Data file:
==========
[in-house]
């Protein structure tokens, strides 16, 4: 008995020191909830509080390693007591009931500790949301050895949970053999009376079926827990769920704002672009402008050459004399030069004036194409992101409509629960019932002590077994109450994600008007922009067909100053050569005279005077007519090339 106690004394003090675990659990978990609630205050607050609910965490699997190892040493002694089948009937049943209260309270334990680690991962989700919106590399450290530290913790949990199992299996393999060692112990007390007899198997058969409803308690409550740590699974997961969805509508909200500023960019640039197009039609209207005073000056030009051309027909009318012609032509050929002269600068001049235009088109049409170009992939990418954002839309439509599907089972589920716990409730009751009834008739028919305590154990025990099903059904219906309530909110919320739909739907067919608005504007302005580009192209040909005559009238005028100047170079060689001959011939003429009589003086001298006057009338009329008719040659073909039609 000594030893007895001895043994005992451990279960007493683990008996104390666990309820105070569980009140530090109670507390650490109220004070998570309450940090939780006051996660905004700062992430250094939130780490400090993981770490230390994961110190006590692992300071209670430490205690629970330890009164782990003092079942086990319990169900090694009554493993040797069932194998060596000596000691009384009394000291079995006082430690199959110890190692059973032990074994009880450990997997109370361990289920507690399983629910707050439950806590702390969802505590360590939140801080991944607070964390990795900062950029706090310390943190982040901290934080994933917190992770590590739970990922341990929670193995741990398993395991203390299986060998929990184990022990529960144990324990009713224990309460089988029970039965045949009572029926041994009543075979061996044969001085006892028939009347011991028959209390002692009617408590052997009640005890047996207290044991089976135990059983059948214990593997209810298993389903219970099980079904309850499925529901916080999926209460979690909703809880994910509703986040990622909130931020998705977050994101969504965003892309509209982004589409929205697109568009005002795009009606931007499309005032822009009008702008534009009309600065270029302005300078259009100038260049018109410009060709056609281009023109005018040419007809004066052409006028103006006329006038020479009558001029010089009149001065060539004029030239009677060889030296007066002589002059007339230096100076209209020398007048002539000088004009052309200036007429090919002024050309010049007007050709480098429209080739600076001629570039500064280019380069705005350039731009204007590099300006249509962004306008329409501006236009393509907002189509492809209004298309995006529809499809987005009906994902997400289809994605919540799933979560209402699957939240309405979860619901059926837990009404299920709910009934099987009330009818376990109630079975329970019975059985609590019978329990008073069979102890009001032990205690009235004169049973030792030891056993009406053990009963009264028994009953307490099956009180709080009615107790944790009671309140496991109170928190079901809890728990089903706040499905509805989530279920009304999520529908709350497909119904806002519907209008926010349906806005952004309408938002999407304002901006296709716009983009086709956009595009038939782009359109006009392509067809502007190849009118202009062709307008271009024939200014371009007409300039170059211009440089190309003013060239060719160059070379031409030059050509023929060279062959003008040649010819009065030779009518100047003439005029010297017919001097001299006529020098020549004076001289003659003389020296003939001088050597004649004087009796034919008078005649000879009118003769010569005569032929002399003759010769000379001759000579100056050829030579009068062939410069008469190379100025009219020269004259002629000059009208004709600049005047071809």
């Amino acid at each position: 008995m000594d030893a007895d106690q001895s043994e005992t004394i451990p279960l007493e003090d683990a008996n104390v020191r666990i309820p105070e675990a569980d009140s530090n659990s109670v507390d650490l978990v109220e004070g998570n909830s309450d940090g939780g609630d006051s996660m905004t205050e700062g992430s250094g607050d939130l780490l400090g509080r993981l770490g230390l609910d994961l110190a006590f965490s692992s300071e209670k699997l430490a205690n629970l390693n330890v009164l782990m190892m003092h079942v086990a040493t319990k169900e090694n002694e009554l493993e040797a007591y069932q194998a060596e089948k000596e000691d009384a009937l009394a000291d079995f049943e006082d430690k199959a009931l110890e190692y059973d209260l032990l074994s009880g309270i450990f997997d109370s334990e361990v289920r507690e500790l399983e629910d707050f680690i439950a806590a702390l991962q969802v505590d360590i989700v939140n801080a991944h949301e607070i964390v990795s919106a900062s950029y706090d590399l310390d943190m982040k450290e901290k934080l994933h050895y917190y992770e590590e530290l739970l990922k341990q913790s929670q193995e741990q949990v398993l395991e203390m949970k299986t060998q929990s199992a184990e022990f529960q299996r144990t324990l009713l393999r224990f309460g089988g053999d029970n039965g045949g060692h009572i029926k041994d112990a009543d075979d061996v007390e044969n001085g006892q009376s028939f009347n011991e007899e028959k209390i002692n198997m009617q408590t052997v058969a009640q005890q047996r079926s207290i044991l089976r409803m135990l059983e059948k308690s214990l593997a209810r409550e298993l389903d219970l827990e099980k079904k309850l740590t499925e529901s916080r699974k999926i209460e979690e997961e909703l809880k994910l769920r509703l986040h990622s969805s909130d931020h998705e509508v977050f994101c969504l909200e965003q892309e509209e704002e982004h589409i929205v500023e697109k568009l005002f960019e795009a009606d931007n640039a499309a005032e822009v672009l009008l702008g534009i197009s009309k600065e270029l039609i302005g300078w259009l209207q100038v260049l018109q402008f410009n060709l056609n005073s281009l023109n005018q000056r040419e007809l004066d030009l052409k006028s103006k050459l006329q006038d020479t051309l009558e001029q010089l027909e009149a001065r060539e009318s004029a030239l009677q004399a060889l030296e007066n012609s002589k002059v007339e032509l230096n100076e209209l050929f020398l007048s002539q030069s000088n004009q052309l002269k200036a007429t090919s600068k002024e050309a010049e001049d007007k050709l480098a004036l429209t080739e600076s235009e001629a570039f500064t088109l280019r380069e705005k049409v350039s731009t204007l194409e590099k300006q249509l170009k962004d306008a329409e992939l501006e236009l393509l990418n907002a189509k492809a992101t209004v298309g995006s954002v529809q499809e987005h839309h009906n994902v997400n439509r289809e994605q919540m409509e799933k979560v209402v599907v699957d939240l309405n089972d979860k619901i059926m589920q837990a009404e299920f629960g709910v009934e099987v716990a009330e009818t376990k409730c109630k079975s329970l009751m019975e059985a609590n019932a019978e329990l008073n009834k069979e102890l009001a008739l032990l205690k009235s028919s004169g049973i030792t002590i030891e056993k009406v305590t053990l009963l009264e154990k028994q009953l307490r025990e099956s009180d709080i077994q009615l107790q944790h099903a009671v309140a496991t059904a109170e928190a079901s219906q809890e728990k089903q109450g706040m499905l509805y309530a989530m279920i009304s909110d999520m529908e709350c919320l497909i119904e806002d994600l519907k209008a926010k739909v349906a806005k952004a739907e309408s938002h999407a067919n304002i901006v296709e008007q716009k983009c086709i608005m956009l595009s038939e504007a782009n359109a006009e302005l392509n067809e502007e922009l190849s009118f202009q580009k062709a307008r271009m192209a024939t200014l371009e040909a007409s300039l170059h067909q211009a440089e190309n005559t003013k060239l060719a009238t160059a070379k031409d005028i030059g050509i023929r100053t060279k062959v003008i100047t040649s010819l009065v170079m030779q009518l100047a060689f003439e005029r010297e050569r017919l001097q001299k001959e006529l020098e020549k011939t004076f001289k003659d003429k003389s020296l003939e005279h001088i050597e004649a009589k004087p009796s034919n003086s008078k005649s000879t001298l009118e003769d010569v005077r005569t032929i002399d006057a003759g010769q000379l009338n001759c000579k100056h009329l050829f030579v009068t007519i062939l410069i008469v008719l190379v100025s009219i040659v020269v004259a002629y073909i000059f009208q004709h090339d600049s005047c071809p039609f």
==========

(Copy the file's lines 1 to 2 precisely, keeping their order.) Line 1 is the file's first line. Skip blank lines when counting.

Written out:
[in-house]
């Protein structure tokens, strides 16, 4: 008995020191909830509080390693007591009931500790949301050895949970053999009376079926827990769920704002672009402008050459004399030069004036194409992101409509629960019932002590077994109450994600008007922009067909100053050569005279005077007519090339 106690004394003090675990659990978990609630205050607050609910965490699997190892040493002694089948009937049943209260309270334990680690991962989700919106590399450290530290913790949990199992299996393999060692112990007390007899198997058969409803308690409550740590699974997961969805509508909200500023960019640039197009039609209207005073000056030009051309027909009318012609032509050929002269600068001049235009088109049409170009992939990418954002839309439509599907089972589920716990409730009751009834008739028919305590154990025990099903059904219906309530909110919320739909739907067919608005504007302005580009192209040909005559009238005028100047170079060689001959011939003429009589003086001298006057009338009329008719040659073909039609 000594030893007895001895043994005992451990279960007493683990008996104390666990309820105070569980009140530090109670507390650490109220004070998570309450940090939780006051996660905004700062992430250094939130780490400090993981770490230390994961110190006590692992300071209670430490205690629970330890009164782990003092079942086990319990169900090694009554493993040797069932194998060596000596000691009384009394000291079995006082430690199959110890190692059973032990074994009880450990997997109370361990289920507690399983629910707050439950806590702390969802505590360590939140801080991944607070964390990795900062950029706090310390943190982040901290934080994933917190992770590590739970990922341990929670193995741990398993395991203390299986060998929990184990022990529960144990324990009713224990309460089988029970039965045949009572029926041994009543075979061996044969001085006892028939009347011991028959209390002692009617408590052997009640005890047996207290044991089976135990059983059948214990593997209810298993389903219970099980079904309850499925529901916080999926209460979690909703809880994910509703986040990622909130931020998705977050994101969504965003892309509209982004589409929205697109568009005002795009009606931007499309005032822009009008702008534009009309600065270029302005300078259009100038260049018109410009060709056609281009023109005018040419007809004066052409006028103006006329006038020479009558001029010089009149001065060539004029030239009677060889030296007066002589002059007339230096100076209209020398007048002539000088004009052309200036007429090919002024050309010049007007050709480098429209080739600076001629570039500064280019380069705005350039731009204007590099300006249509962004306008329409501006236009393509907002189509492809209004298309995006529809499809987005009906994902997400289809994605919540799933979560209402699957939240309405979860619901059926837990009404299920709910009934099987009330009818376990109630079975329970019975059985609590019978329990008073069979102890009001032990205690009235004169049973030792030891056993009406053990009963009264028994009953307490099956009180709080009615107790944790009671309140496991109170928190079901809890728990089903706040499905509805989530279920009304999520529908709350497909119904806002519907209008926010349906806005952004309408938002999407304002901006296709716009983009086709956009595009038939782009359109006009392509067809502007190849009118202009062709307008271009024939200014371009007409300039170059211009440089190309003013060239060719160059070379031409030059050509023929060279062959003008040649010819009065030779009518100047003439005029010297017919001097001299006529020098020549004076001289003659003389020296003939001088050597004649004087009796034919008078005649000879009118003769010569005569032929002399003759010769000379001759000579100056050829030579009068062939410069008469190379100025009219020269004259002629000059009208004709600049005047071809």